Haemorrhoids, also known as piles, are a common condition that affects many people worldwide. Despite this, there are still many myths surrounding haemorrhoids that can cause confusion and misunderstanding. Haemorrhoids is popularly known in Ghanaian Akan language as “KOOKO.”
Haemorrhoids (piles or kooko) can only develop at the anal region but not anywhere else on the human body. It is a result of swollen and distended veins in the anus known as haemorrhoidal veins, which are present in every human being. When they become irritated, they cause itching and pain, which can be very uncomfortable.
It is never true that piles can develop on the eyes, skin,womb, etc. Persons who normally say this, especially some herbal medicine sellers, do not know what they are even talking about. Drinking such medicines will put your health at risk. This is not to say herbal medicines are bad, but people really need to be sceptical about what they take in. People also mostly confuse hernia(Twi; nkwee) with hrodocele(et-cho), which is also covered at the later part of this post.
SOME COMMON MYTHS ABOUT HAEMORRHOIDS
Myth #1: Only older people get haemorrhoids.
Haemorrhoids can affect people of all ages, from children to adults. While it is true that the risk of developing haemorrhoids increases as you age, younger people can still get them. Factors that increase the risk of developing haemorrhoids include obesity, a sedentary lifestyle, and pregnancy.
Myth #2: Haemorrhoids are caused by sitting on cold surfaces.
This is a common myth that has been around for a long time. However, there is no evidence to suggest that sitting on cold surfaces causes haemorrhoids. Haemorrhoids are caused by increased pressure in the veins of the anus and rectum, often due to constipation, straining during bowel movements, and prolonged sitting.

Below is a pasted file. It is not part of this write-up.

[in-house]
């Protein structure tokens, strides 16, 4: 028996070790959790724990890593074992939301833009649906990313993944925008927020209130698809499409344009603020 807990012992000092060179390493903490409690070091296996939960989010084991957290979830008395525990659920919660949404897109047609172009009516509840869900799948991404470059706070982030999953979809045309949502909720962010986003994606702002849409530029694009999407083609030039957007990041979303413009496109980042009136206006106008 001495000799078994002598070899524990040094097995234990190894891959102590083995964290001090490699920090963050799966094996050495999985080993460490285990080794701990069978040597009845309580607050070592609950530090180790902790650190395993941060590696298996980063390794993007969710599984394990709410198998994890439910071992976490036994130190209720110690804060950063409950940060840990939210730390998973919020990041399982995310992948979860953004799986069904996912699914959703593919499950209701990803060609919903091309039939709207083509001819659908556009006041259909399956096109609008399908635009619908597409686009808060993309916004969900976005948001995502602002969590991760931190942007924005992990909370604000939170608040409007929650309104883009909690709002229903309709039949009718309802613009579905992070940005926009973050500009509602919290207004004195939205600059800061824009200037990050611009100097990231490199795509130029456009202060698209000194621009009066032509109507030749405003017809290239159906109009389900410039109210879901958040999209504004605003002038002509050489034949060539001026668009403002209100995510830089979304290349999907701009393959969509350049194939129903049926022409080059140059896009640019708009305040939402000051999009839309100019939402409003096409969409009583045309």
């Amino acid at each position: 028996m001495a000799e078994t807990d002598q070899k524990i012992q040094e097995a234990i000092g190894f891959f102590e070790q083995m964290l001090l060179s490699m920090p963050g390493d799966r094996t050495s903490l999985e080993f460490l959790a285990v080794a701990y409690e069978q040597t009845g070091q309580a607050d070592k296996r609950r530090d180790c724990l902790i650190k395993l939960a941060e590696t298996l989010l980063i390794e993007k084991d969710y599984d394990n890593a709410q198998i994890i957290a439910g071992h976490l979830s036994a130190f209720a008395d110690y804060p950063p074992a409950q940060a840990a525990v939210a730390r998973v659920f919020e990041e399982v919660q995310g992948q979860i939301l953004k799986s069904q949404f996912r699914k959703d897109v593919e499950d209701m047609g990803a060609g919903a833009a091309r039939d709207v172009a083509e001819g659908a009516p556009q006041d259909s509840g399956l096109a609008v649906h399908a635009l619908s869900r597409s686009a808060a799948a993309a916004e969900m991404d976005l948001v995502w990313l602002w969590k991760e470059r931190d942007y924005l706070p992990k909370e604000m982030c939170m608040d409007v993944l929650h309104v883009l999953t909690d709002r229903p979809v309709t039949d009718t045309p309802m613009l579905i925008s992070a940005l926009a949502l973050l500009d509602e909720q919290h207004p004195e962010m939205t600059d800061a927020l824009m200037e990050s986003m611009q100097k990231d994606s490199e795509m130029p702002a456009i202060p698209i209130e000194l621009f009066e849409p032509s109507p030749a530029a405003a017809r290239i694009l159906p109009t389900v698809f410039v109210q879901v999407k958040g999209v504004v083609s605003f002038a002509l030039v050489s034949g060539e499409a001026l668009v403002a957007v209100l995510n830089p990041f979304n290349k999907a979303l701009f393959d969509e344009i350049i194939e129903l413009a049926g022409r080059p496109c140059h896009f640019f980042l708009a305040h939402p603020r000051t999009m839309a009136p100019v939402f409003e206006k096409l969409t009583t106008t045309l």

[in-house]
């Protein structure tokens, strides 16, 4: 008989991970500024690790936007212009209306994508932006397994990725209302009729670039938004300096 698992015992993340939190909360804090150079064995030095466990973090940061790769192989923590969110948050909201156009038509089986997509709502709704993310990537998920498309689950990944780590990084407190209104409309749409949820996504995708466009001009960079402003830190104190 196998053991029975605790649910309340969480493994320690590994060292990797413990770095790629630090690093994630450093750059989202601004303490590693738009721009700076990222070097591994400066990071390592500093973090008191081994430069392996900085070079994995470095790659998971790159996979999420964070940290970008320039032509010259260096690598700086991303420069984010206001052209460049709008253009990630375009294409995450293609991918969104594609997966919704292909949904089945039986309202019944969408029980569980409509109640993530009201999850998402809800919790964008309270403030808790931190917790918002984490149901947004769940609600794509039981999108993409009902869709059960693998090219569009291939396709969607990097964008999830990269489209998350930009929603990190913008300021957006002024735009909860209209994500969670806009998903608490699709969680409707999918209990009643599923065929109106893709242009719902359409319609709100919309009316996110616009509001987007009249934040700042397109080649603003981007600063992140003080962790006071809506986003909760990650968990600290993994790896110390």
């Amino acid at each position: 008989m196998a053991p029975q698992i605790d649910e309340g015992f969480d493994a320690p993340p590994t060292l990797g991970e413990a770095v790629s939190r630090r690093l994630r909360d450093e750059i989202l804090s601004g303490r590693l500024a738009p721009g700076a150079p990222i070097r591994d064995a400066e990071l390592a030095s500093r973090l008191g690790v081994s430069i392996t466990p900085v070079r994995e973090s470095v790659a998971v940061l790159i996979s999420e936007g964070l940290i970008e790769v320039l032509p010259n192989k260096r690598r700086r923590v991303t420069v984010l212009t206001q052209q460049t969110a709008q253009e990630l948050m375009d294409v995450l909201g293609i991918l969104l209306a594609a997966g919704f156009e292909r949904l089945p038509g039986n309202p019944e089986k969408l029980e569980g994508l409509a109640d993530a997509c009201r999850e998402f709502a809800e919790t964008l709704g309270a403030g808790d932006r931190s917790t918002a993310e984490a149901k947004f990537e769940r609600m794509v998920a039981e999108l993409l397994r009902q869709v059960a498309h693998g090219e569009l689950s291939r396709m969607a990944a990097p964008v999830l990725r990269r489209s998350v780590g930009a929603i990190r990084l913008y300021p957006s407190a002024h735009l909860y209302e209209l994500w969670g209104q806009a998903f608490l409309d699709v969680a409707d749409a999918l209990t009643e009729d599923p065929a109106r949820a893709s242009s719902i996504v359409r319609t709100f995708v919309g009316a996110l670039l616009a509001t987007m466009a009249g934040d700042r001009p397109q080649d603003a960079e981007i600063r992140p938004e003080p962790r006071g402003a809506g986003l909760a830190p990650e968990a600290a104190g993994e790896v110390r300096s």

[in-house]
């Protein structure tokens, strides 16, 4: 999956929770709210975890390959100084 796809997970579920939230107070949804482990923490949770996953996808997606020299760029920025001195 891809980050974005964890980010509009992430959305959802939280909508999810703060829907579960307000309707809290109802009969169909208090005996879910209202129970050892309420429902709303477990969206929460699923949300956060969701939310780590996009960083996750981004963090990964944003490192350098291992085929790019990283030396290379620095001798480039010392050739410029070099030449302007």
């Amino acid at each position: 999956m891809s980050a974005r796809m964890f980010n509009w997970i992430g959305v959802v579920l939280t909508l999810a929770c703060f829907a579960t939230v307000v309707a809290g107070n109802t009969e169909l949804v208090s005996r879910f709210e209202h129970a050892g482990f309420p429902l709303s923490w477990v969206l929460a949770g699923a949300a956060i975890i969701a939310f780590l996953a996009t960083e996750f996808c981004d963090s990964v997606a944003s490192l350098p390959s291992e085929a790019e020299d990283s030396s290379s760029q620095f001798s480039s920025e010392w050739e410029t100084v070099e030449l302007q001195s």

Myth #3: Haemorrhoids are always painful.
While haemorrhoids can be painful, this is not always the case. Some people with haemorrhoids may experience itching, bleeding, or a feeling of fullness in the rectum. In some cases, haemorrhoids may not cause any symptoms at all.
Myth #4: Surgery is the only treatment for haemorrhoids.
While surgery may be necessary in some cases, there are many non-surgical treatments available for haemorrhoids. These include lifestyle changes such as increasing fiber intake, drinking plenty of water, and exercising regularly. Over-the-counter creams and ointments can also provide relief from symptoms.
Myth #5: Haemorrhoids are contagious.
Haemorrhoids are not contagious. They are a common condition that can be caused by a variety of factors, including genetics, lifestyle, and age.
Now that we have debunked some common myths about haemorrhoids, let’s discuss the difference between hydrocele and hernia.
Hydrocele vs. Inguinal Hernia
Hydrocele and inguinal hernia are both conditions that can affect the scrotum. While they can have similar symptoms, there are some key differences between the two conditions.
A hydrocele is a buildup of fluid in the scrotum. This can cause swelling and discomfort but is usually not painful. Hydroceles are most common in newborns and older men. Commonly pronounced in twi as et-Cho
A hernia (nkwee) occurs when an organ, such as the intestine, protrudes through a weak spot in the muscle or tissue that surrounds it. In the case of a hernia in the scrotum(inguinal), the intestine may protrude into the scrotum, causing swelling and pain.
In summary, haemorrhoids are a common condition that can affect people of all ages. There are many myths surrounding haemorrhoids that can cause confusion and misunderstanding. It is important to understand the facts about haemorrhoids and to seek medical advice if you experience any symptoms. Additionally, it is important to understand the difference between hydrocele and hernia, a concerned nurse writes ✍️.